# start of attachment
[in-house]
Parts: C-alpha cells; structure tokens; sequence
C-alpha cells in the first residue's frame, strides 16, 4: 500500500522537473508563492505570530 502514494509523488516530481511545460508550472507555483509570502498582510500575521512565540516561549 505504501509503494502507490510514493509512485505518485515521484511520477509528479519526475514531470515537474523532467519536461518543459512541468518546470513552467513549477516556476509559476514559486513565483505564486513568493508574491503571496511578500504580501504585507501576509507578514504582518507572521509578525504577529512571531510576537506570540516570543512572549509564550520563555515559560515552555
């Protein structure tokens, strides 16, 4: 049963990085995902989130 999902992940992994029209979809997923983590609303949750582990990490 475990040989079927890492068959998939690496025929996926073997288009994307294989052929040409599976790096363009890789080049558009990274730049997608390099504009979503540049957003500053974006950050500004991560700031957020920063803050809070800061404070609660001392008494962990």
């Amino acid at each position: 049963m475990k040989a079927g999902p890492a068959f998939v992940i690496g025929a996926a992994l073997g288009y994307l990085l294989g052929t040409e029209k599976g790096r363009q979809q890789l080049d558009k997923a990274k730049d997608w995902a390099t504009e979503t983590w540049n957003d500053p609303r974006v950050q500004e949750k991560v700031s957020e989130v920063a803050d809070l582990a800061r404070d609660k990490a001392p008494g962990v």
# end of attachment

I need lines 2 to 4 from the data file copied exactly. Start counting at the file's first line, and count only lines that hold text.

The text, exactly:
Parts: C-alpha cells; structure tokens; sequence
C-alpha cells in the first residue's frame, strides 16, 4: 500500500522537473508563492505570530 502514494509523488516530481511545460508550472507555483509570502498582510500575521512565540516561549 505504501509503494502507490510514493509512485505518485515521484511520477509528479519526475514531470515537474523532467519536461518543459512541468518546470513552467513549477516556476509559476514559486513565483505564486513568493508574491503571496511578500504580501504585507501576509507578514504582518507572521509578525504577529512571531510576537506570540516570543512572549509564550520563555515559560515552555
């Protein structure tokens, strides 16, 4: 049963990085995902989130 999902992940992994029209979809997923983590609303949750582990990490 475990040989079927890492068959998939690496025929996926073997288009994307294989052929040409599976790096363009890789080049558009990274730049997608390099504009979503540049957003500053974006950050500004991560700031957020920063803050809070800061404070609660001392008494962990």